Working with the Sustainable Development Goals

All public transport managed by Ruter has been planned to be emission-free by 2028. Not even a pandemic can set back that deadline. In 2021, we took several steps in the right direction.

Half of all emissions in Oslo come from road traffic. From 2019 to 2020 alone, emissions from road traffic dropped by 6%. A well-developed and well-functioning public transport system is crucial in order to ensure that this positive trend continues.

Ruter’s most important contribution to reducing the environmental and climate impact of traffic is to offer an alternative to the car.

The aim is for all public transport services run by Ruter to be emission-free by 2028. This does not just mean lower greenhouse gas emissions, but also less noise and cleaner air for everyone living and visiting the capital region.

The transition to emission-free services is taking place as old transport contracts expire and are replaced by new ones in which emission-free services are stipulated as a minimum requirement.

Photo: Ruter As / Redink, Fartein Rudjord
Ruter’s most important contribution to reducing environmental and climate impact is to offer an alternative to the car.

Ruter using its purchasing power

The transition to emission-free technology necessitates serious restructuring – both for other market operators and for Ruter.

In order to get suppliers to reach as far as possible and inform themselves about what the market is able to offer, Ruter holds regular market discussions. This takes the form of dialogue conferences and surveys – so-called Requests for Information (RFI).

When Ruter announces tenders, guidelines now often stipulate the use of zero-emission technology (a minimum requirement). Tender award criteria are also clearly stated. Negotiations are conducted in several rounds, and the principles contained in the Norwegian Government Agency for Financial Management’s guide (fuel matrix) are applied in order to assess environmental impact.

The first electric boat arrived in Oslo in December 2021 and was put into service on routes to the islands at the beginning of 2022. (Photo: Ruter As/Øystein Dahl Johansen)

Contracts as tools

Ruter uses its contracts and the options they provide to roll out pilot projects and apply variation orders.

In 2017, Ruter’s work on realising its Zero Emissions 2028 goal began with a two-year electric bus pilot project. To gain insight and experience that could be used in later acquisitions, Ruter installed six electric buses with different charging solutions on three bus lines.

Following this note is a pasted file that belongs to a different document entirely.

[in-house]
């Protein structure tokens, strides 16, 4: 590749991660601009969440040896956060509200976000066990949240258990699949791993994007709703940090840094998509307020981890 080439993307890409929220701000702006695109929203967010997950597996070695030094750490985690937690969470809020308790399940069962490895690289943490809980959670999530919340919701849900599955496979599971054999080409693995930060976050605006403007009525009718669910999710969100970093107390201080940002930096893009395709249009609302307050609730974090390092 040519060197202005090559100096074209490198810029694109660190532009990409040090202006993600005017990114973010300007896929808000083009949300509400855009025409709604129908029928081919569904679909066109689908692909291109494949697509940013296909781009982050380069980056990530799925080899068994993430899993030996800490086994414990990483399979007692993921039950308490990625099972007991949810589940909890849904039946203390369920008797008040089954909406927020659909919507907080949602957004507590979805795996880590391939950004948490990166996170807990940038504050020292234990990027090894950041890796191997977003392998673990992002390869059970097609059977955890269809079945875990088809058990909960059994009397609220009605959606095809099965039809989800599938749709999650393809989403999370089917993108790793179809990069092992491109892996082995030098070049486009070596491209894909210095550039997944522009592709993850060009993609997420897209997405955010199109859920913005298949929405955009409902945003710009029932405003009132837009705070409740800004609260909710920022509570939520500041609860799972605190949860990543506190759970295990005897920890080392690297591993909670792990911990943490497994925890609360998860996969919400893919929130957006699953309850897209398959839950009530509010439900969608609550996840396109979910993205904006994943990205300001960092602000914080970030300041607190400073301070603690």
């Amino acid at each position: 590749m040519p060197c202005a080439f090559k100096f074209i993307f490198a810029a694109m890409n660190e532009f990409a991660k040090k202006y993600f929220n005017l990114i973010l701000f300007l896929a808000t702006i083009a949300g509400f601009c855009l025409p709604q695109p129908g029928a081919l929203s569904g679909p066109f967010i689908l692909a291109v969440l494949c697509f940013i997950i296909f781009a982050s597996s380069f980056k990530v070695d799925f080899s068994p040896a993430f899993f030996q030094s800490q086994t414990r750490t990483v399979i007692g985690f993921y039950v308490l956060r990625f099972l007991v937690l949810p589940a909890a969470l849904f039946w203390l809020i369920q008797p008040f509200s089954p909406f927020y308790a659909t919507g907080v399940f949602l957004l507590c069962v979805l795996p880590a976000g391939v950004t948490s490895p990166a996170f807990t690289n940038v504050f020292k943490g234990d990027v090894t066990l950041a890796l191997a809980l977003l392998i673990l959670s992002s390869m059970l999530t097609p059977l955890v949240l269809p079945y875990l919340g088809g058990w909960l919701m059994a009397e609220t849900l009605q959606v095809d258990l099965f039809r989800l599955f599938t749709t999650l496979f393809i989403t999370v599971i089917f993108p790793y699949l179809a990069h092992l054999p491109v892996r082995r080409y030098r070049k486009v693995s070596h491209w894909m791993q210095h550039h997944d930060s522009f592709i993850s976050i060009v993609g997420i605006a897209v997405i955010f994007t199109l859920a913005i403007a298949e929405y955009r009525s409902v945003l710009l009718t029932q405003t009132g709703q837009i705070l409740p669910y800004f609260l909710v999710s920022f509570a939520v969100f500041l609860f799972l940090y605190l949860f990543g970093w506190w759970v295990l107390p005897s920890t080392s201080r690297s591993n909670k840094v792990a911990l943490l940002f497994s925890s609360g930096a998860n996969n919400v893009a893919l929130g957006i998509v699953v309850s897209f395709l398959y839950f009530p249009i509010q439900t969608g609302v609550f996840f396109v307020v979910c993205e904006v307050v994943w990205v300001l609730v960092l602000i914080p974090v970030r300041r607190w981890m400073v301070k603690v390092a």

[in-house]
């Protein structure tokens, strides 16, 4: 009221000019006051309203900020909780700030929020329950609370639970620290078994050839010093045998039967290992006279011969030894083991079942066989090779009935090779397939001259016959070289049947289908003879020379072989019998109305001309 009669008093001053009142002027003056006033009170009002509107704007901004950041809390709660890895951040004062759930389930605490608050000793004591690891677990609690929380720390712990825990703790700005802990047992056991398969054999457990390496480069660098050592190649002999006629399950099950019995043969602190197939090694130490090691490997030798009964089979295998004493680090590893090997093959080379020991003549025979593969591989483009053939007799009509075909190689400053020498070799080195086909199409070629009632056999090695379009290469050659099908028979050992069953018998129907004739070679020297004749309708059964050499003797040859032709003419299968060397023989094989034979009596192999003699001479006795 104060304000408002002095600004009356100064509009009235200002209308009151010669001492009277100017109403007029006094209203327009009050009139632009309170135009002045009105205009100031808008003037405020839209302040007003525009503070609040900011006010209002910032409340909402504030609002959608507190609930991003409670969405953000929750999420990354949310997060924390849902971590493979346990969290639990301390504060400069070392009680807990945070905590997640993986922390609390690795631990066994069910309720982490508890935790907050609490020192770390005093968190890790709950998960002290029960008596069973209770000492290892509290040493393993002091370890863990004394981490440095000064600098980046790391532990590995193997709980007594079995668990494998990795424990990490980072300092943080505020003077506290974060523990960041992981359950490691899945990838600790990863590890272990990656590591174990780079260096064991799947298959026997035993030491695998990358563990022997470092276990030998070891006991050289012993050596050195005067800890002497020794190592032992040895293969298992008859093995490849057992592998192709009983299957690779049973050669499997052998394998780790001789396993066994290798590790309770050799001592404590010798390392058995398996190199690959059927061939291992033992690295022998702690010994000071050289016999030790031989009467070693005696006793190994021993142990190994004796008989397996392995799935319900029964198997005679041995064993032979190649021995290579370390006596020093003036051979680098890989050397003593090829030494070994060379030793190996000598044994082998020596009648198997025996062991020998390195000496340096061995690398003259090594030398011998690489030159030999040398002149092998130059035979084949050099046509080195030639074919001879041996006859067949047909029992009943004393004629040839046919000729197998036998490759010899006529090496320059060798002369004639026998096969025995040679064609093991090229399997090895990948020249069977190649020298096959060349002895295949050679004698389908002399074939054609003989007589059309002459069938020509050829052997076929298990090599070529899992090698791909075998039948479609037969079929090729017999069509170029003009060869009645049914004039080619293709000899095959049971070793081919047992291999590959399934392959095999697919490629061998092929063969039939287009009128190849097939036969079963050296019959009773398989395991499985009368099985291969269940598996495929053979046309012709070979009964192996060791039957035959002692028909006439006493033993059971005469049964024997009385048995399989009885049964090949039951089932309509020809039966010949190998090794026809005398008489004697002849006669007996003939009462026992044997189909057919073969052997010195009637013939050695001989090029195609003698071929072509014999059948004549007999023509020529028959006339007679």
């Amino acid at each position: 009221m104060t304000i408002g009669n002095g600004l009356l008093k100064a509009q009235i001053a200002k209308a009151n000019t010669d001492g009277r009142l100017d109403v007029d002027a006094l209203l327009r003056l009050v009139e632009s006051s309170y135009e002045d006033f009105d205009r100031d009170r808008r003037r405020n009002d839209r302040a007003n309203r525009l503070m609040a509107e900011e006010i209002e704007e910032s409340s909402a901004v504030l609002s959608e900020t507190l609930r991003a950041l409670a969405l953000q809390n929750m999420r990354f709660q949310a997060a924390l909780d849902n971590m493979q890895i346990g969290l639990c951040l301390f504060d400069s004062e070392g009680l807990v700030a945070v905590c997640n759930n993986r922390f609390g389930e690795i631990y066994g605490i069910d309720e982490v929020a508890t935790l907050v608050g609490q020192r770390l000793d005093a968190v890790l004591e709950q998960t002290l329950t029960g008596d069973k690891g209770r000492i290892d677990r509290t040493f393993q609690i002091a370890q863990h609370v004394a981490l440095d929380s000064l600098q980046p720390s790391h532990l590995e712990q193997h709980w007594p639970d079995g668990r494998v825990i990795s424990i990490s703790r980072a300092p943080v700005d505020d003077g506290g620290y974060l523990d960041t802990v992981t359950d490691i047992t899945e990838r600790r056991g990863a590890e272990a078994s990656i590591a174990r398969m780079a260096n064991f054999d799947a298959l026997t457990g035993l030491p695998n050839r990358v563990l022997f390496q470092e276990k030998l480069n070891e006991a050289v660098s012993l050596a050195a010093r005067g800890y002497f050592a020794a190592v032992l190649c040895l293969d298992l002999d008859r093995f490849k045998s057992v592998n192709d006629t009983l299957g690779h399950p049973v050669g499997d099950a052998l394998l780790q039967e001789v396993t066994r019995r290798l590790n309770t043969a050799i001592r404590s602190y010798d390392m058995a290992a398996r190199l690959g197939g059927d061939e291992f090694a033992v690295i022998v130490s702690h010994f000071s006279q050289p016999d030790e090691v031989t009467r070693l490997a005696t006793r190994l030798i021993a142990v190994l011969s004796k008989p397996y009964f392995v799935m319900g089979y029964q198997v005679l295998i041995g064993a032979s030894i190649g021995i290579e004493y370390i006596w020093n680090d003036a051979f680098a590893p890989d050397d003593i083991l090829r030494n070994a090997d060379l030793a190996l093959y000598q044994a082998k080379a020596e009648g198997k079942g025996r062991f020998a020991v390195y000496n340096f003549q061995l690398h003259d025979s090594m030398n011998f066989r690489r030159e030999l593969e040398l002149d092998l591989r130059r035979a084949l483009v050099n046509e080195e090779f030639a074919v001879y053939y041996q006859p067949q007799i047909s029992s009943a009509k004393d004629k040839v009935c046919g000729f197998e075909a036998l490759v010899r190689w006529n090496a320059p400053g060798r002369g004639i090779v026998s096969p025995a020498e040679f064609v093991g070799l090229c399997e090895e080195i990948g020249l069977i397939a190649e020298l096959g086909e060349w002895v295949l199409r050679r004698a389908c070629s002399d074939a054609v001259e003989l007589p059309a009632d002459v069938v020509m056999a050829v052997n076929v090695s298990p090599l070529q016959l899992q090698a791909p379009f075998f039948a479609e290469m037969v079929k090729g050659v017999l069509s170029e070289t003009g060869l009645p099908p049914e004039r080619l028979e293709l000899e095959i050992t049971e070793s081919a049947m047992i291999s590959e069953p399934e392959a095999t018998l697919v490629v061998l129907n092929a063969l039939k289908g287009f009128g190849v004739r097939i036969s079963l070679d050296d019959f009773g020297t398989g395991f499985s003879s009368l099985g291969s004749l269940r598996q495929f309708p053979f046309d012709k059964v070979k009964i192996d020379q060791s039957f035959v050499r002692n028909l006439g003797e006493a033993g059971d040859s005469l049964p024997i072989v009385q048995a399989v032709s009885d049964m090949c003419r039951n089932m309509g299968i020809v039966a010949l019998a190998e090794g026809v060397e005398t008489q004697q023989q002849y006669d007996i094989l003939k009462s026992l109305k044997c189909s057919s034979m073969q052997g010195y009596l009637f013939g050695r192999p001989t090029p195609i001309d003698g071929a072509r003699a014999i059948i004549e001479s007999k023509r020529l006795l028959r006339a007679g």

In order for Ruter to acquire additional expertise about electric buses, the pilot project was continued by using variation orders under existing contracts. This meant that another 70 electric buses came into operation in Oslo in 2019, and two lines became almost fully electric – with charging via pantograph at the final stop. Other buses were charged at bus depots.

Ruter also used variation orders to commence electrification of its boats more rapidly. In the autumn of 2018, it was decided that the Nesodden line would be battery-driven. In 2019 and 2020, the three Nesodden boats were converted from liquefied natural gas to electric operation, and the contract was extended to 2034.

Redesigning the boats was a faster, cheaper and more environmentally friendly solution than purchasing new boats. Ruter also built a charging plant at Aker Pier, adapted for emission-free operation of all Ruter’s boats.

Goals, results and plans

  • Trams and subways run on certified electricity and are fully electric.
  • Six electric buses in Oslo were part of a two-year pilot scheme which started in November 2017.
  • 70 electric buses arrived in the spring of 2019 and were deployed on 13 lines in Oslo. The buses were phased in using variation orders under existing contracts.
  • 39 electric buses started running in Lørenskog and Lillestrøm as part of new bus contracts in Romerike on 30 June 2019.
  • The three Nesodden ferries became electric in 2019 and 2020.
  • 18 electric buses were phased in in Asker and 23 in Vestre Aker in the summer of 2020 as part of new bus contracts.
  • Ruter’s boat offering in the Inner Oslo Fjord will be served from the autumn of 2021 by Boreal Sjø with five newly built electric boats in place by the summer of 2022. The first boat arrived in Oslo on 15 December 2021.
  • 265 of the buses will then be electric, divided into 223 red and 42 green electric buses. These account for almost 40 percent of electric buses in Oslo and approx. 22 percent in total of Ruter’s electric buses.
  • Minibus and passenger car services in Follo, starting on 1 August 2022, include 100 fully electric minibuses and cars.
  • The tender for bus transport services in Oslo East was announced in January 2022 – with planned start in December 2023. Emission-free services are a minimum requirement for this tender.
  • How the transition to emission-free boats will take place has not yet been decided. They can either be converted to emission-free technology in 2024 in the form of a variation order under the current contract or a new contract for emission-free operation may be announced. The boats will be emission-free by 2026-28.
  • After 2023, there will be around 800 buses left on regional bus lines in Viken that are not yet emission-free. These lines will switch to emission-free operation by 2028 as new contracts are phased in.
Photo: Ruter As/Photographer Nicki Twang, Nicki Twang

Klimagassutslipp i tonn – CO2 fra buss og båt


From 2018 we have seen a steady decline in CO2 emissions. This is due to the two Zero Fossils 2020 and Zero Emissions 2028 objectives.